Highways England has met with suppliers to set out how £1.8 billion of government investment to improve the capacity and condition of roads in the Midlands will be delivered.
The investment will see improvements and repairs along a series of motorways and A roads between now and 2021, giving road users simpler, faster and more reliable journeys. It will also boost the area’s economy and help to bring the country closer together.
The work is part of the government’s ‘Road Investment Strategy’ to triple levels of spending on roads by the end of the decade, which was announced last year. Highways England, the government-owned company which took over responsibility for England’s motorways and major A roads earlier this year, set out its plan for the West Midlands at an event in Birmingham earlier this week.
- improvements planned for M42 junction 6
- new smart motorway around the M42/M40 interchange
- development of a new link road connecting M54, M6 and the M6 Toll
- new, bigger M6 Junction 10
- plans to replace roundabouts at A50 Uttoxeter
- widening of the A500 at Etruria, Stoke-on-Trent
- new smart motorway between M6 junctions 13 and 15
- improvements planned for A46 junctions
- a new smart motorway between junction 2 and 4 of the M6
- improvement for the A38 Derby junctions
- widening of the A5 Dodwells to Longshoot
- a new smart motorway between junction 23a and 25 of the M1
Across the Midlands, Highways England will also pump millions into maintenance schemes, environmental improvements and provision for cyclists. Highways England Regional Director, Tim Harbot said: “These new schemes will bring huge improvements to journeys around the Midlands. The government has committed record funding to specific transport projects here so the Midlands can act as a transport hub for the entire country. As Highways England, we’re delivering that investment to help to unlock billions for the economy by increasing road capacity, improving the flow of traffic and improving safety and accessibility for all road users.”
Roads Minister Andrew Jones said: “Successive governments have failed to invest the sums necessary in transport. In many parts the system is at capacity. That is why we are committing a record £5.2 billion in total to specific transport projects in the Midlands, so that the region can act as a transport hub for the entire country. We’re upgrading key roads like the M1 and the M6 and fixing key road junctions in Derby and Nottingham so hardworking families can have better access to jobs, shops and leisure facilities.”
Planned changes include a major junction improvement at M42 junction 6 to accommodate redevelopment in the area, supporting access to growth at Birmingham Airport and the NEC, and preparing capacity for the new HS2 station and surrounding developments.Additionally plans for smart motorway at the M42/M40 interchange will remove current congestion and provide further benefits for access and capacity in the area. Smart motorways see the hard shoulder converted into a permanent extra running lane and technology installed to give drivers more reliable journeys. Variable mandatory speed limits will be used to manage traffic speeds and help reduce congestion, whilst enabling safe operation of the motorway.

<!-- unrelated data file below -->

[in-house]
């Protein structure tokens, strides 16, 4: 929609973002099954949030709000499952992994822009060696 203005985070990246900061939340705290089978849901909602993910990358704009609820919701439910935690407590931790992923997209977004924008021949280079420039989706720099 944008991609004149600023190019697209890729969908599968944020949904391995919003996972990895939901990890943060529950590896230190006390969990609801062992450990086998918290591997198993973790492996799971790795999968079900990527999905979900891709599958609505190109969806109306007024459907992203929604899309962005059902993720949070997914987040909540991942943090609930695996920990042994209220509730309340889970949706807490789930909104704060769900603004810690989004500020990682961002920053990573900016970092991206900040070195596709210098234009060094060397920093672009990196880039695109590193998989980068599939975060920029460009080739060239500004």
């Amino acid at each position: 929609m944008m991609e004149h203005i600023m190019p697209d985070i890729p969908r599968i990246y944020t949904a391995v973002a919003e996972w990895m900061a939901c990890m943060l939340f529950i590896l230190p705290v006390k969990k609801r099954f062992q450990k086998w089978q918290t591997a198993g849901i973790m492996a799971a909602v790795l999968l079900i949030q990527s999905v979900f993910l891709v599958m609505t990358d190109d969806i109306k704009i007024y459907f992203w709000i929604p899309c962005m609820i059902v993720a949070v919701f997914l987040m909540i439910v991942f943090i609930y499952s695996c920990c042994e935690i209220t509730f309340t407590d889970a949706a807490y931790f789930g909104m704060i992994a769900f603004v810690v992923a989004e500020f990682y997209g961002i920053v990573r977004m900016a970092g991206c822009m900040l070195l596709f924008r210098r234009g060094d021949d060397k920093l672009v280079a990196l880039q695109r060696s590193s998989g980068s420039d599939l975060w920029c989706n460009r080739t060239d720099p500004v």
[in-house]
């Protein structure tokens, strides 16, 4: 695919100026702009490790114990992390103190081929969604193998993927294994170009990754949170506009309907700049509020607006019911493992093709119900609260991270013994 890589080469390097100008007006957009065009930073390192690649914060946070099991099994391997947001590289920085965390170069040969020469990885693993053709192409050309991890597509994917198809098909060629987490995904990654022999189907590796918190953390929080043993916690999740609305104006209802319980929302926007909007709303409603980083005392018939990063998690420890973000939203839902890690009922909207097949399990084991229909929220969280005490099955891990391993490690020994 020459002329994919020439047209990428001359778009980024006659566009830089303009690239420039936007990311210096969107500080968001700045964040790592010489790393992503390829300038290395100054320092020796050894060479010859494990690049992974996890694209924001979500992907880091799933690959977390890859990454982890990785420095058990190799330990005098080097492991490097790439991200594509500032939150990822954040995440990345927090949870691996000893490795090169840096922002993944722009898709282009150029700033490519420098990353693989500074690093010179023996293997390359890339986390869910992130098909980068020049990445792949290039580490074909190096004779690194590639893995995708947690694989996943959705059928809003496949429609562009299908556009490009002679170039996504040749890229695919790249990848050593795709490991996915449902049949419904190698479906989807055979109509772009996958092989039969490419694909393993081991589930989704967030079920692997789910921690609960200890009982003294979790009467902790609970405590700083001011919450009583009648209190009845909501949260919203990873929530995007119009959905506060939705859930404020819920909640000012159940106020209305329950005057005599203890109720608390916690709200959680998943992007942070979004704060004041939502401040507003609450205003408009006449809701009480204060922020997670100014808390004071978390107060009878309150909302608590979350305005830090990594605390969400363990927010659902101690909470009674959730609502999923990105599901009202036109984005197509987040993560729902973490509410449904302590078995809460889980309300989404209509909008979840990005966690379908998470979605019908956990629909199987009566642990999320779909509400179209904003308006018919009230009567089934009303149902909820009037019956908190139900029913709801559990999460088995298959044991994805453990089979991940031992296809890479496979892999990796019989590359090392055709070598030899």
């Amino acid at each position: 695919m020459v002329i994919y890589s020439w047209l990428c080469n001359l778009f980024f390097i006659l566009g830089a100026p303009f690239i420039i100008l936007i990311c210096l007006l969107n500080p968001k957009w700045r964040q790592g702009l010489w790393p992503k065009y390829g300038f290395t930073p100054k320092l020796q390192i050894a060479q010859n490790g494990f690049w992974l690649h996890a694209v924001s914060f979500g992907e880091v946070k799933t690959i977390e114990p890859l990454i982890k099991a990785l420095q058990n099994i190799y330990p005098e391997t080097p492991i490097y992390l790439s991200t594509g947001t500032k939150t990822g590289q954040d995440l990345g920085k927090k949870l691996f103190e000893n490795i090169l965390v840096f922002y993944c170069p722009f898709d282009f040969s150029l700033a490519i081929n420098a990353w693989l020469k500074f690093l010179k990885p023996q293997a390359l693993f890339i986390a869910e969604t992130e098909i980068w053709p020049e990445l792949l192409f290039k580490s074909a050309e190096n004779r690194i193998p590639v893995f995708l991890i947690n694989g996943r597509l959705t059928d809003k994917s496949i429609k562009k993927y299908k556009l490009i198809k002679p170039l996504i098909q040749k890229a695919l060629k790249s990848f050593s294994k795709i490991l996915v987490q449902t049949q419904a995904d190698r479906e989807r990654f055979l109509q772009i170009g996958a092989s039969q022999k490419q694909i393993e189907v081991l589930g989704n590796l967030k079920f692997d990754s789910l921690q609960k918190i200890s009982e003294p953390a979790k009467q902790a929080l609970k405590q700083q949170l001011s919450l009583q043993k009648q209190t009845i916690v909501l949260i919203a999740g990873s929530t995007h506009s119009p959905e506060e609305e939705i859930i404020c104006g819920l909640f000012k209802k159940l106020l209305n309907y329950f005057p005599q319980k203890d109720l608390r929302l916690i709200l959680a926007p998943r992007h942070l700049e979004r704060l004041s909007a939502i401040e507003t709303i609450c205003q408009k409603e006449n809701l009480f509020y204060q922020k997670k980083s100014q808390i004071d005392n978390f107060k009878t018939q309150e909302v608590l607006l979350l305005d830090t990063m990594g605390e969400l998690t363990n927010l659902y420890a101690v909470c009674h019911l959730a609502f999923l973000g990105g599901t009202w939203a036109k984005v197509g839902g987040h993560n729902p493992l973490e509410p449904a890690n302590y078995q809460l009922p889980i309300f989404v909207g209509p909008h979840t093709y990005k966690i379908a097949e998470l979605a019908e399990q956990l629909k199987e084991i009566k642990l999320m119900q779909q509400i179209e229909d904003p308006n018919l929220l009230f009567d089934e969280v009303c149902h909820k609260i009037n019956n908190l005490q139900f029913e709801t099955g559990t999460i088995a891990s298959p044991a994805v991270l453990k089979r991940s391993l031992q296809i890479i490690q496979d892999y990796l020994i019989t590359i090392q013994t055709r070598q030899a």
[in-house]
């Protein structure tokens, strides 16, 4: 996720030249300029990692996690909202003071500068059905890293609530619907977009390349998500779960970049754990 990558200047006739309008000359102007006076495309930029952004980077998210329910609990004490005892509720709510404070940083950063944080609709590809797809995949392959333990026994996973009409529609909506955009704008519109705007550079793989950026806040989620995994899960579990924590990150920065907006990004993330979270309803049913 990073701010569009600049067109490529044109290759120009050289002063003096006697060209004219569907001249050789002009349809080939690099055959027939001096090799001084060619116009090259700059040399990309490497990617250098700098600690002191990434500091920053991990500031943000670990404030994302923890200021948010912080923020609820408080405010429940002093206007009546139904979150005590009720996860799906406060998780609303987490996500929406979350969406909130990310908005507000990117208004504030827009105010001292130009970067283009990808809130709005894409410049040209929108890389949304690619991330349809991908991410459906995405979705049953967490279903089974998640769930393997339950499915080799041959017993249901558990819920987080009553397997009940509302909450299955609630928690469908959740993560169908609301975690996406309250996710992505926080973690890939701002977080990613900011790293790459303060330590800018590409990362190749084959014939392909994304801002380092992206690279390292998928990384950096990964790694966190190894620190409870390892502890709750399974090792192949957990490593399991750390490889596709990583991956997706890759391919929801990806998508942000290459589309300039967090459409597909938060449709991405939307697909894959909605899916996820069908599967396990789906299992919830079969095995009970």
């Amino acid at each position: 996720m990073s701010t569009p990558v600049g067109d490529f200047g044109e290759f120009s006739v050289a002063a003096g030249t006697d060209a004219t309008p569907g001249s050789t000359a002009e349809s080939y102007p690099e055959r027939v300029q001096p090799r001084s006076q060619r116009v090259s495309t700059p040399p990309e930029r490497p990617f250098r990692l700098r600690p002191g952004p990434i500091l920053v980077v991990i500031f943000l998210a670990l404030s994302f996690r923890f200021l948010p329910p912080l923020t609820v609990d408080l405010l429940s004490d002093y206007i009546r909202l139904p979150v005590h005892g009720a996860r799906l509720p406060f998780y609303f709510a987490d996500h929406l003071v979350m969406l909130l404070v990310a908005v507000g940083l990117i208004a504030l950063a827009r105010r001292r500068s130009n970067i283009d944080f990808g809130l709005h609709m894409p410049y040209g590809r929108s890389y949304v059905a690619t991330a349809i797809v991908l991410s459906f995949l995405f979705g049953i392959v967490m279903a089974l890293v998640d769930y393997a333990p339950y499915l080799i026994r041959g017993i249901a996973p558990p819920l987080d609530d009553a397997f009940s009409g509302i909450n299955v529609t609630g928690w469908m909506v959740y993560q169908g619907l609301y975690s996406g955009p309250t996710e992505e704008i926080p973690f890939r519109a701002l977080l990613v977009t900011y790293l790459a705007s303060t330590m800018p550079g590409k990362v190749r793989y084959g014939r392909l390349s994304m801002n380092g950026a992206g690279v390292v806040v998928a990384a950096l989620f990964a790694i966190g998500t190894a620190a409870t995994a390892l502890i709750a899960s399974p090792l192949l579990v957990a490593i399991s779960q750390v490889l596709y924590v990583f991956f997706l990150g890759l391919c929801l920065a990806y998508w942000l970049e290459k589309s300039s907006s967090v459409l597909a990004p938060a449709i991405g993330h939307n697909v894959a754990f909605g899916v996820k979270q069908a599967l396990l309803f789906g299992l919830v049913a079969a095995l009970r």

The development and design of a new link road connecting the M54, M6 and the M6 Toll will reduce congestion at peak times and improve safety on both the A460 and the A449/A5 between the M54 and the M6. The M6 Junction 10 scheme will provide significant additional capacity at the junction, with part funding from the Black Country’s Local Growth Deal, including the replacement of both bridges allowing the widening of the roundabout to 4 lanes, and giving improved access to the Darlaston Enterprise Zone.
Across the West Midlands, Highways England will spend around £600m on maintenance, including £160m to resurface more than 900 miles of carriageway; £225m for repairing and renewing structures like bridges and viaducts; and £60m to improve vehicle barriers. Nationally, Highways England’s planned improvements over the first 5 years of operation include:
- 112 major road improvements, including 15 smart motorway projects to provide 280 extra miles of capacity
- resurfacing the majority of the network
- providing a more accessible road system by delivering over 150 new cycling facilities and crossings, including 40 by the end of 2016, and cycle-proofing all our new schemes
- reducing the number of people killed or seriously injured on the network by 40% from the 2010 baseline
Highways England will also be directly accountable to regulators, including the Office of Rail and Road, which will monitor performance and efficiency, and Transport Focus, which will act as a watchdog for road users.